Writer: Jason Hall
Artist: Cliff Chiang
Things are heating up in this scandalous year in Paris. Didi, unaware the cops are in league with the vicious aristocratic Arbogasts, pursues her goal of defending her fellow prostitutes from attacks from young lunatic Mathieu Arbogast. Artist Judith has gone missing, while her twin Maddy toils quietly on her plays. The Creeper, however, has been escalating her embarrassing attacks on the multitudinous arms of the Arbogast family, and the Parisian avant-garde has embraced her just as the cops put the pressure on for her capture. Detective Ric is surprised by a nude Judith in his bed; like everyone else, he thinks she's the Creeper, and that she's spiraling out of control. Even she begins to realize it when she endangers homeless waif Colette.
Whew!! I knew there was a reason I had to re-read all the issues up to this point to get a real handle on what's going on. This is a complicated book, standard stuff as far as mysteries go but unusual in injecting so much period history and aesthetic focus into a comic book. It's exactly the sort of thing Vertigo should be doing.
The Paris between the wars was an intense time of cultural and political foment, and Hall seems to revel in the challenging ideas and perspectives that were being bandied about. His dialogue captures well a world of people almost too innocent to be making all the shocking choices they make, a world precariously on the brink of never being so innocent again.
The motivation for the Creeper's attacks (if she really is Judith) is fairly clear and standard (she was attacked, and is seeking revenge), but the world her performance unfolds in is not. We have Officer Ric, in love with Judith and heartsick after the war. Sister Madeline, seemingly the repressed and quieter one of the two, longing for Ric's love in return. Little Colette, enamored of the charismatic Judith but surviving as a waif orphaned by the war and depending on the kindness of the street. And, above it all, the vicious Arbogasts, the latest aristocracy to exploit everyone else in the volatile city.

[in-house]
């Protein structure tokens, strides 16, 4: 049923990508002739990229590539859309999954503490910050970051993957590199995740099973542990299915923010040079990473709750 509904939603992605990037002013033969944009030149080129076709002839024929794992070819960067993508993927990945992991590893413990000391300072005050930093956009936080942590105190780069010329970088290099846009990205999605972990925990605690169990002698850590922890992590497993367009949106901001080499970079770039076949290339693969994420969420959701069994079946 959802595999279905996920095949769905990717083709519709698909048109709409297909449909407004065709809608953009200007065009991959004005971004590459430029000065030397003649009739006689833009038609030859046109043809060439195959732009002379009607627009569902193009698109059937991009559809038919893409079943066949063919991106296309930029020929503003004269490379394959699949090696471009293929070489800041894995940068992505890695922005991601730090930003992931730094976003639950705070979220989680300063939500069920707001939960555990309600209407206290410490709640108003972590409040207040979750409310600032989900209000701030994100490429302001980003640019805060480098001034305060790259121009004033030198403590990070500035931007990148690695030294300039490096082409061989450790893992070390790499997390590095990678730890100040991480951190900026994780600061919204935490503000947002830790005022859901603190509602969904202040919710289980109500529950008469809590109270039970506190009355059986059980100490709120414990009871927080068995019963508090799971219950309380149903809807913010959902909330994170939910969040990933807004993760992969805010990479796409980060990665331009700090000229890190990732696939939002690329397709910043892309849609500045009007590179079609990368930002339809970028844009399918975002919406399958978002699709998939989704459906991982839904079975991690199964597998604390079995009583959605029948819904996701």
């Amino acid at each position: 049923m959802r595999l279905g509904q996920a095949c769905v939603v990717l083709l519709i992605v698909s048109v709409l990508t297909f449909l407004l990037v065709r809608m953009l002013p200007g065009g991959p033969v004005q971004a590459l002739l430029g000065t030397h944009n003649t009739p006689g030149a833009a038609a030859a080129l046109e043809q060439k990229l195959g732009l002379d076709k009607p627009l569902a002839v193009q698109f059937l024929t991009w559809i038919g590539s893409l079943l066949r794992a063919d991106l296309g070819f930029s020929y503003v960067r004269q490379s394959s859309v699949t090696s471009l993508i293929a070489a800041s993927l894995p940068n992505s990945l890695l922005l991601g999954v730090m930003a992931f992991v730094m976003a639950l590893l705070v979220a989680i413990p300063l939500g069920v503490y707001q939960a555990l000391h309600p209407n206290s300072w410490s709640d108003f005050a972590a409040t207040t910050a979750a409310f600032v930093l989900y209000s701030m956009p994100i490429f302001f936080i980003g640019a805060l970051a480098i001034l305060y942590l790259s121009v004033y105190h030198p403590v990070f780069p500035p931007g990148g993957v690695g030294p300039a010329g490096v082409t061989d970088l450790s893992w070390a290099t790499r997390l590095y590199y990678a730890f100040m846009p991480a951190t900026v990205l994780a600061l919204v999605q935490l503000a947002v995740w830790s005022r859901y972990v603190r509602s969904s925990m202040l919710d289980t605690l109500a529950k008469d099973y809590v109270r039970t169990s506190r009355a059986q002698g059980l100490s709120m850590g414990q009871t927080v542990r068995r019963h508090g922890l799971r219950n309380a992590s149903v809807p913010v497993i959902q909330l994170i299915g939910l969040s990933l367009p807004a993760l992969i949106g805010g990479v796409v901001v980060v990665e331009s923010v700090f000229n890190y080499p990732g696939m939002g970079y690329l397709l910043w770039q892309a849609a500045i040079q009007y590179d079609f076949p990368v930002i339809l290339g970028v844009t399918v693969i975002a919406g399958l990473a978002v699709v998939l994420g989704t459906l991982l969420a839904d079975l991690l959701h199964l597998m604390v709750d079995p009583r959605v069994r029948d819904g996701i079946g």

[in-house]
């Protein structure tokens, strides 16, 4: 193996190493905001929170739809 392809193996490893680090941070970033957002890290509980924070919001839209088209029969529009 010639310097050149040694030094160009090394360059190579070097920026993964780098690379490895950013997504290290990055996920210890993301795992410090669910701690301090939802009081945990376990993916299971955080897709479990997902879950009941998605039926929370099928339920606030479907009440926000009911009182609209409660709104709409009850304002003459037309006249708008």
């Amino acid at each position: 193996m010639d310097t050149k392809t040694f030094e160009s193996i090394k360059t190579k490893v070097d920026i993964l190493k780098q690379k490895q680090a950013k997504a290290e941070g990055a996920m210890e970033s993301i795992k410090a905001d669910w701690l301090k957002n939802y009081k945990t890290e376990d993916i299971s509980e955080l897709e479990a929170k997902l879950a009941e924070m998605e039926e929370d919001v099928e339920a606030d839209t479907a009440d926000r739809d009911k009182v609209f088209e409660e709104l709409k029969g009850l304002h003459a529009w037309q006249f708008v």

The Arbogasts are so vile, in fact, as to be the most cartoonish element of the series. Mama Arbogast might as well be Joan Collins, huffing and puffing her way through her ickily sensual scenes with her son. Chiang modulates the caricature however, by being attentive to period style and preserving a sense of grubby urgency in his heavy, dark and effective inks especially. Praise also must go to colorist Dave Stewart, who in this issue contrasts a shadowy world of compromise with blazing explosions of light.
Another pleasure in this title has been the many cameos from the past; so far we've seen Gertrude Stein, Man Ray, Jean Cocteau, and Hemingway. This issue we get Josephine Baker, who, like much of frivolous Paris, has gotten caught up enough in Creeper mania to don her attire. I'm not sure if anyone else would have thought of merging Ditko's mad character with French Surrealism, but it turns out to have been a great idea.
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